"We got over the disappointment of not getting the [AT&T] business, and I was sitting here one day and the telephone rang," Mr. Gray said. "A headhunter described a job, and I said, `Is that AT&T looking for a head of advertising?'*"
Mr. Gray, 49, starts the newly-created job of international advertising director for Europe, the Middle East and Africa for AT&T at the end of this month. He will be based in London rather than AT&T's European headquarters in Brussels.
"I've got a blank canvas," he said. "It's about establishing the brand very firmly" in those three areas.
Mr. Gray is one of a growing band of recruits to high-tech companies seeking expertise in consumer marketing rather than a technology background. The logic is that as markets become more competitive, technology companies are depending on a broader base of customers.
The movement, said Mr. Grey, is "about the end consumer benefit." He added, "Even in business-to-business, there has to be a consumer benefit, and these companies are becoming more consumer-oriented."
AT&T is in the enviable position of already having a sizable business in the U.K.
The company was granted a telecommunications license by the U.K. government in December 1994 that allows the U.S. telecommunications giant to expand into new services in the U.K., Europe's most liberal market. And continental Europe is on the brink of a communications revolution.
State-owned telecommunications monopolies are scheduled for European Union-mandated deregulation by 1998, opening up major markets like France and Germany to competition for the first time.
But AT&T suffers from a comparatively low profile in Europe and has done little brand building at a time when telecommunications advertising is booming.
Business press readers, for example, are likely to be more familiar with ads for Concert, a new telecommunications alliance formed last year by British Telecom and MCI, rather than AT&T ads. U.K. TV is teeming with spots for the U.K.'s latest phone company, Energis, a new competitor to British Telecom and Mercury Communications.
By comparison, AT&T's most visible campaign is probably for AT&T's USA Direct and World Connect calling cards, advertised daily on the back page of the International Herald Tribune.
"[AT&T] is really at a stage, and the marketplace is at a stage, where it needs to be creating a real focus on the brand and the services of that brand," he said.
In the U.K., AT&T has about 75,000 calling card customers and offers corporate private line services that are effectively customized networks allowing, for example, phone calls to be made by dialing only four digits. AT&T also provides 70% of the U.K.'s automatic teller machines through its Global Information Solutions subsidiary (formerly called NCR).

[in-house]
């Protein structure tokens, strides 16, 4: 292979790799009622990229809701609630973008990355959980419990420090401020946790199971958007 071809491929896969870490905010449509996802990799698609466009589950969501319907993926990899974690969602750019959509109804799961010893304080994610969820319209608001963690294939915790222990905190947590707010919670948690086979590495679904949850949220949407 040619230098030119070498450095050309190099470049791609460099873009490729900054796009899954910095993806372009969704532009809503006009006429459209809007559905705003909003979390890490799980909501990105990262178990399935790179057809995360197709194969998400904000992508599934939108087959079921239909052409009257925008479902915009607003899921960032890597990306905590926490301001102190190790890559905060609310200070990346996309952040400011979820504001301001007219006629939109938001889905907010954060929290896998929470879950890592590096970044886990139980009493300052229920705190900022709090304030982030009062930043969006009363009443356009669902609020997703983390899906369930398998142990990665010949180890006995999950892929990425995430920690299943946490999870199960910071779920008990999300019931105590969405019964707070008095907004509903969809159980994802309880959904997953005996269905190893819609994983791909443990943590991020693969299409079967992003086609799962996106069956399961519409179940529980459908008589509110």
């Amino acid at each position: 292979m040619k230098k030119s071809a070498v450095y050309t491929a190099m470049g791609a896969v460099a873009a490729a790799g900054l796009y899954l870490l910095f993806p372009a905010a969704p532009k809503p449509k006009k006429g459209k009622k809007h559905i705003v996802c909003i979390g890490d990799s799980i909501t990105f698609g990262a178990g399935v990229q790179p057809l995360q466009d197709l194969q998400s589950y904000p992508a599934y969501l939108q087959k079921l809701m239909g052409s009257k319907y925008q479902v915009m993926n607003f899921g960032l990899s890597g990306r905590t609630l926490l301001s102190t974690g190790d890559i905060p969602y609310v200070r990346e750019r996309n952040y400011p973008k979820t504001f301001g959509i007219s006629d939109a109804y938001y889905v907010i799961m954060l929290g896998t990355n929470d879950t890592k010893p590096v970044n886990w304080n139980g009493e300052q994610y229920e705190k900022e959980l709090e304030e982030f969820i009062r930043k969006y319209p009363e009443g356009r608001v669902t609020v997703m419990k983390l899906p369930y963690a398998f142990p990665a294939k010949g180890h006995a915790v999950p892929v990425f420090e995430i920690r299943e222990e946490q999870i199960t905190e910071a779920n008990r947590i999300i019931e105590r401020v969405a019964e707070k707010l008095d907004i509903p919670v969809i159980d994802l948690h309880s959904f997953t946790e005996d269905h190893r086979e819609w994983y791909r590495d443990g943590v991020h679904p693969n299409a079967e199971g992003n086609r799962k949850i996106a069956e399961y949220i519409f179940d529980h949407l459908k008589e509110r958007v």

In addition to being more liberal than others in Europe, the U.K. market is unusual in that it is home to a large AT&T customer base. An AT&T spokesman said that about 14% of multinational companies have headquarters in the U.K., compared to 30% in the U.S. and 7% or 8% each in France and Germany. The U.K. is also the third heaviest market for phone traffic from the U.S. after Canada and Mexico, he said.
"We are looking at offering services to large corporate users and, as time goes on, to consumers with heavy demands for telephony and fax," the spokesman said. "Nowhere else in Europe can you compete for basic voice telephony services."
Pierre Carlo Falotti, AT&T's president-Europe, outlined his vision in the region at a recent three-day AT&T European sales conference, but for the moment AT&T is guarded about revealing details about forthcoming plans.
In his new job Mr. Gray, who got to know Mr. Falotti during last year's pitch, will be working with McCann-Erickson throughout Europe.
Meanwhile, his former agency Y&R won simultaneous regional pitches for AT&T last year in Asia Pacific and Latin America-losing only Europe.
BIRTH: January 24, 1946
EDUCATION: Left school at age 18, turning down a place at Oxford University to travel through Europe for nine months.
CAREER: Currently international advertising director for Europe, Middle East and Africa. Previously worldwide account managing director on Pirelli at Young & Rubicam, 1992-95. Managing director of Lowe Group's Allen Brady & Marsh, 1989-91. Joint managing director of Yellowhammer Advertising, 1980-89. Account manager at Collett Dickenson Pearce, 1969-80. Started career as management trainee, then salesman at Gallaher Ltd. tobacco company in 1965.
FAMILY: Married; daughters ages 13 and 2, twin son and daughter age 8, fifth child due March 1995.
HOBBIES: Tennis, music, collecting Georgian glass.